FREEDOM AND SAFETY
It’s official – reading is good for you.
With many successful people connecting reading to their good fortune, here are five reasons to pick up a book today.
People who read books live for around two years longer than those who don’t, irrespective of gender, wealth, education or health, according to a Yale University study. While a similar association was found among readers of newspapers, it was weaker.
“Book reading contributed to a survival advantage that was significantly greater than that observed for reading newspapers or magazines,” the authors of the study wrote. “Compared to non-book readers, book readers had a 23-month survival advantage,” they noted.
Deep reading promotes empathy and emotional intelligence - cognitive processes that can lead to greater chance of survival, the report explained.
Some studies suggest students take in more information from paper than from screens, underlining the case for picking up an actual book rather than an e-reader. One study in Norway showed students who read texts in print scored better on reading comprehension tests than students who read digitally.
A review of educational research published by SAGE Journals showed readers may not comprehend complex or lengthy material as well when they view it digitally.
Evidence suggests that being immersed in a book-oriented environment is beneficial to educational achievement. One study shows how growing up with a library at home boosts adult literacy, numeracy and technological problem solving.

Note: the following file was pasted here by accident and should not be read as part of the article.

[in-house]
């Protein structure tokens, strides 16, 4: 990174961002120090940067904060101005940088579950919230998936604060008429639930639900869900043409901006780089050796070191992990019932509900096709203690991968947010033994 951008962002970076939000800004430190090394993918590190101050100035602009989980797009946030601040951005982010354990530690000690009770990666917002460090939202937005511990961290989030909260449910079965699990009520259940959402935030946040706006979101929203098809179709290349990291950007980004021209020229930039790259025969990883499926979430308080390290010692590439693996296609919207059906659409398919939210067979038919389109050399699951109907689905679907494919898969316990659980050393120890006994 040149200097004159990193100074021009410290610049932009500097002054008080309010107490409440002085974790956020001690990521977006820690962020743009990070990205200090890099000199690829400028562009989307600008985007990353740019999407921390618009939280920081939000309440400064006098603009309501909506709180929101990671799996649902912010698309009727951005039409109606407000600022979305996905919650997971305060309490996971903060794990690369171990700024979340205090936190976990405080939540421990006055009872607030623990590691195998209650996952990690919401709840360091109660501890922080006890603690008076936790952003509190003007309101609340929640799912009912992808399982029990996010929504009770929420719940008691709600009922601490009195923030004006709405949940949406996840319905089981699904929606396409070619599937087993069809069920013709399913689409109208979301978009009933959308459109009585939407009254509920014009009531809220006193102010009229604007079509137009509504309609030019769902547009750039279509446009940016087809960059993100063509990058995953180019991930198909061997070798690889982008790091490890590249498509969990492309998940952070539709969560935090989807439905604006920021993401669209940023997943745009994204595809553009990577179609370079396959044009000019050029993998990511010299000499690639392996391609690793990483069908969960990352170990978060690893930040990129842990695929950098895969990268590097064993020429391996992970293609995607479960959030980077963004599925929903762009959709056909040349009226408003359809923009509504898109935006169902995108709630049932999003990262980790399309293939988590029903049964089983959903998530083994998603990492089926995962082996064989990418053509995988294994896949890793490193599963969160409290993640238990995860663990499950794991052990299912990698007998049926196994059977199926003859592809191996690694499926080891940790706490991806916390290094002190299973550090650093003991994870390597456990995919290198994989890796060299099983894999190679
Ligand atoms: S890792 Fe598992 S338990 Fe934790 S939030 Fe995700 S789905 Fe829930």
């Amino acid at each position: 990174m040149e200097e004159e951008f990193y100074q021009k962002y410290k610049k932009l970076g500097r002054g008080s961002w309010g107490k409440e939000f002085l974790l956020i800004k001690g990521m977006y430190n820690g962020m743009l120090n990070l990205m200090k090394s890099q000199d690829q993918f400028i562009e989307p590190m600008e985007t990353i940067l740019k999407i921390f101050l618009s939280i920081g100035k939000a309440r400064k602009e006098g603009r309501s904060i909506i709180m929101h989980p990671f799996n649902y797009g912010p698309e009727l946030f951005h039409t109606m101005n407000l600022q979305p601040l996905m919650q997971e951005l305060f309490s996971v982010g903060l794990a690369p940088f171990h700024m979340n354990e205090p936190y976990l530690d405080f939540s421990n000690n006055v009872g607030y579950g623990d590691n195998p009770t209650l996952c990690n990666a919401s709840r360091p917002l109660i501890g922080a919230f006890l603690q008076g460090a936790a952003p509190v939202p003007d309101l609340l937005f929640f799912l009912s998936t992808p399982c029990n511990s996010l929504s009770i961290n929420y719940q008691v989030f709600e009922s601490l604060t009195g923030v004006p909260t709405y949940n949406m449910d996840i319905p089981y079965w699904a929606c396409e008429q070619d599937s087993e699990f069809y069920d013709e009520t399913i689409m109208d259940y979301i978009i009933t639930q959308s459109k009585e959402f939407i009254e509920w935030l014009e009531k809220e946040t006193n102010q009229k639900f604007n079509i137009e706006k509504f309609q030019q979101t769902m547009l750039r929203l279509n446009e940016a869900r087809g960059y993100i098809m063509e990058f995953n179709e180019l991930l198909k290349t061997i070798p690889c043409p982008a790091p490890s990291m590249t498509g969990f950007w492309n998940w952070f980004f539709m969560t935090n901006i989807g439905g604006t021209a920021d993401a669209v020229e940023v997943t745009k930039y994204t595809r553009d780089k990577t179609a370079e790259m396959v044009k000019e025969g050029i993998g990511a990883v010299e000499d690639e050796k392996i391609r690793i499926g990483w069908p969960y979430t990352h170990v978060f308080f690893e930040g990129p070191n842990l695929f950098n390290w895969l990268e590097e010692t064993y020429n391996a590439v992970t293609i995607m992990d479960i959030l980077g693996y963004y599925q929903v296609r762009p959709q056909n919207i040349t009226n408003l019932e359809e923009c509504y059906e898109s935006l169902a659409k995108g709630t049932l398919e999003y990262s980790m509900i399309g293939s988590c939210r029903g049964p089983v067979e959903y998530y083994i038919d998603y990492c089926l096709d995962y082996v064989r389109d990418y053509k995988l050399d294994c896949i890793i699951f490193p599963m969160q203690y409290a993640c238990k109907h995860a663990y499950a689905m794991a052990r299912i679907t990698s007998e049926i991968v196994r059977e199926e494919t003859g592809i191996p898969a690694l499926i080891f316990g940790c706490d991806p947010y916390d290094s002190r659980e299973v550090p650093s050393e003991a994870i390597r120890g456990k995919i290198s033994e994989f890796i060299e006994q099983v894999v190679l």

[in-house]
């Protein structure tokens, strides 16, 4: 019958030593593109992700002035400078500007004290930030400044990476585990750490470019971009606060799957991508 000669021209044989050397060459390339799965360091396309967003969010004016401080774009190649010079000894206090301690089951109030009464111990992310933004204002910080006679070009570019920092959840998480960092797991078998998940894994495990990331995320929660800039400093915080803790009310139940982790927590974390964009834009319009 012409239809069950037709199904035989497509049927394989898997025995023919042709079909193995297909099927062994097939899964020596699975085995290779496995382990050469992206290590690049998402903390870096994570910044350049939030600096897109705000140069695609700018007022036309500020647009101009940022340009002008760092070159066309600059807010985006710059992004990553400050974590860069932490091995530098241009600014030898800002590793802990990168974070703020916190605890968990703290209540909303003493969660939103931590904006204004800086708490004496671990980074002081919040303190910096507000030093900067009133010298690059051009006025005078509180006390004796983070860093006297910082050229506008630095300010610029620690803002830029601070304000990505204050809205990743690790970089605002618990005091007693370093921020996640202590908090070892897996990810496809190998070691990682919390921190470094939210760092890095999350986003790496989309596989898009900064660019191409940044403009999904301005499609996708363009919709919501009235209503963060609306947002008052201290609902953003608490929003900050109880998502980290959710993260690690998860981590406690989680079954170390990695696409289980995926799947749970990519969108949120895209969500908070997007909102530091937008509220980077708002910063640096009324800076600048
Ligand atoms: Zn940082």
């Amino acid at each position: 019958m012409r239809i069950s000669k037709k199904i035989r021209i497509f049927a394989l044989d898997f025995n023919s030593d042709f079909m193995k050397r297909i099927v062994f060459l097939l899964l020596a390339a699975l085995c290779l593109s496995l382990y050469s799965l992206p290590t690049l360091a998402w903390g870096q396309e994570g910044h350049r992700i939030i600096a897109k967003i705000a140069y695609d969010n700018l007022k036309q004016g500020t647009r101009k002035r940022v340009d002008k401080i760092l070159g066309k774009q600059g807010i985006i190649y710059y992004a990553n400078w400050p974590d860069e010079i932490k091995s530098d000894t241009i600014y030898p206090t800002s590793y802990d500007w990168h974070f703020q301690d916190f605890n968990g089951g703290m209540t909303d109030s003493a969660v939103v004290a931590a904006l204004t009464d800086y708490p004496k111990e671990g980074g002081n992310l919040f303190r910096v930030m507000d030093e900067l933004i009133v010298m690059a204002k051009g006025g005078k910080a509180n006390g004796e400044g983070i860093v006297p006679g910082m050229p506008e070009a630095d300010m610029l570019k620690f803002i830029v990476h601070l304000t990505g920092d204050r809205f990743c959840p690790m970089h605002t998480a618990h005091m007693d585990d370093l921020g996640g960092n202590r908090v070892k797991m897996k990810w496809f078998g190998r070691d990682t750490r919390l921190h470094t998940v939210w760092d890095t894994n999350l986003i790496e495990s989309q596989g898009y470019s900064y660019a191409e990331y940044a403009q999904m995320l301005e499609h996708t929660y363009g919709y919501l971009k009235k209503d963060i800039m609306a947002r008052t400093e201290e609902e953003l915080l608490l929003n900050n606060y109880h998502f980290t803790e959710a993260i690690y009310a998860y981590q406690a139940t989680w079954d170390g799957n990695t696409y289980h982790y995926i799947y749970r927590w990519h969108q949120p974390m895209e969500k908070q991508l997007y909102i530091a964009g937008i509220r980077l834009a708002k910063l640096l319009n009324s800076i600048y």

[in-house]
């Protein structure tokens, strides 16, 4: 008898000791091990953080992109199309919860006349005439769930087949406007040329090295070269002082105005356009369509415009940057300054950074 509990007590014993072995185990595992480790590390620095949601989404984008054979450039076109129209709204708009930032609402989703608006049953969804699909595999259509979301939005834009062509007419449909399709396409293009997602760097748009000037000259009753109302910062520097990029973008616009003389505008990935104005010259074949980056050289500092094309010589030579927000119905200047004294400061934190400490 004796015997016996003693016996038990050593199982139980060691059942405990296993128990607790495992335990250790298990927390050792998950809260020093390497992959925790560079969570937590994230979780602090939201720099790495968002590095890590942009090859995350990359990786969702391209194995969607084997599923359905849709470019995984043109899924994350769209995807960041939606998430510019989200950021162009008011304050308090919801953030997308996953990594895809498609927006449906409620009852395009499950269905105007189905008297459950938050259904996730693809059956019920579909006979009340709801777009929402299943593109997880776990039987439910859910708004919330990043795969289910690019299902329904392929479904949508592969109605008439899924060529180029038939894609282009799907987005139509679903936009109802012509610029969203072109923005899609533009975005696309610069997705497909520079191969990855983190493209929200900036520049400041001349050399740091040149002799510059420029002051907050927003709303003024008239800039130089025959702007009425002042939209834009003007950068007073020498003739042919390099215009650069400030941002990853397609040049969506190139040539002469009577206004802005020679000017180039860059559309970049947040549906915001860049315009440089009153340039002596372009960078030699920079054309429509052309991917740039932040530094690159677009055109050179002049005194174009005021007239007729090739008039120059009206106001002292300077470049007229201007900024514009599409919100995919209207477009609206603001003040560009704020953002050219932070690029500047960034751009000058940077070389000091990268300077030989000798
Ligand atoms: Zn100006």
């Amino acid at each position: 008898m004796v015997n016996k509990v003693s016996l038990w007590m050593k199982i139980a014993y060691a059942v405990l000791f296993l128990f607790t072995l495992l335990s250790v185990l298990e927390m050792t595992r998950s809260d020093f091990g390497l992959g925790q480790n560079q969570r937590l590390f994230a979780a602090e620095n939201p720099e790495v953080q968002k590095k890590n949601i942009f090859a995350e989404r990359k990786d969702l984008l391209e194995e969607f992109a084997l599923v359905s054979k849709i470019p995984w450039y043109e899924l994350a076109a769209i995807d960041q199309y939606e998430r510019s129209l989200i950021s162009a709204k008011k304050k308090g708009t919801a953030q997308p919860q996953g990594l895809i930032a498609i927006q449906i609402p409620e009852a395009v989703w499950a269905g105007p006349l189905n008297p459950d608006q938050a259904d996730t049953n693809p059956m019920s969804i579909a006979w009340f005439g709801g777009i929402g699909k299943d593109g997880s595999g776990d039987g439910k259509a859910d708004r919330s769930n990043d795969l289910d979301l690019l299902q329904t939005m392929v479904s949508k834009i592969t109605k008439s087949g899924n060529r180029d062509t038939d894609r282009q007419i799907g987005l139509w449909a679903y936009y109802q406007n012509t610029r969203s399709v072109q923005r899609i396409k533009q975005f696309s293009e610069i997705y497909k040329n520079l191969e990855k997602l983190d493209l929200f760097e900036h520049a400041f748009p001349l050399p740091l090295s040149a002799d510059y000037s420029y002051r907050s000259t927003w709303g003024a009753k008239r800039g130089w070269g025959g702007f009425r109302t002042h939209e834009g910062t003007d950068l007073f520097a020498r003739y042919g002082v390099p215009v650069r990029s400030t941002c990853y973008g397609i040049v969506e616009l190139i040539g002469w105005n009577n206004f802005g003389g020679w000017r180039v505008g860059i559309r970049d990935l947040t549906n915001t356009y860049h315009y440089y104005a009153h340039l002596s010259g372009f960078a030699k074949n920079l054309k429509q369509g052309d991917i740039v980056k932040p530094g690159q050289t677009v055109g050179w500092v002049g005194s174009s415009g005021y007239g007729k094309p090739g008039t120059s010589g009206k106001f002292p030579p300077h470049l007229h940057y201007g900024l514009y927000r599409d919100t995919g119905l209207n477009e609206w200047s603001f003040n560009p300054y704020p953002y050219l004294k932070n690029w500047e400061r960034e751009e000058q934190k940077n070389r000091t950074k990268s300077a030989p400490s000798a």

Skills like these are increasingly important as younger generations seek to navigate the Fourth Industrial Revolution. The World Economic Forum’s Future of Jobs Report demonstrates how demand for skills is shifting toward softer skills that can be fostered, in part, through reading.
In addition to improving your emotional and cognitive intelligence, reading can also help broaden your vocabulary, with some research concluding that “above average readers experienced a higher rate of vocabulary growth than did average readers.”
Moreover, an Oxford University Press Report found evidence of a significant word gap in UK schools, which it said could be holding back the educational progression of some children.
“Reading aloud, discussion about reading, and independent reading experiences at school and at home can encourage vocabulary growth," the report noted.
Exercising your mind is likely to reduce your risk of dementia, according to the Alzheimer’s Society. The organization advocates finding something you like doing that challenges your brain and doing it regularly like reading “challenging books”.
“Regularly challenging yourself mentally seems to build up the brain’s ability to cope with disease,” according to the Society’s website. “One way to think about it is ‘Use it or lose it’.”
The World Economic Forum's Book Club and other similar organizations collate reading lists and provide an online space for discussion of fiction and nonfiction.
You can join this book club wherever you are in the world. The authors are directly involved, often responding via video to questions and comments posed by members.
So what are you waiting for? Sit back and enjoy a good book today.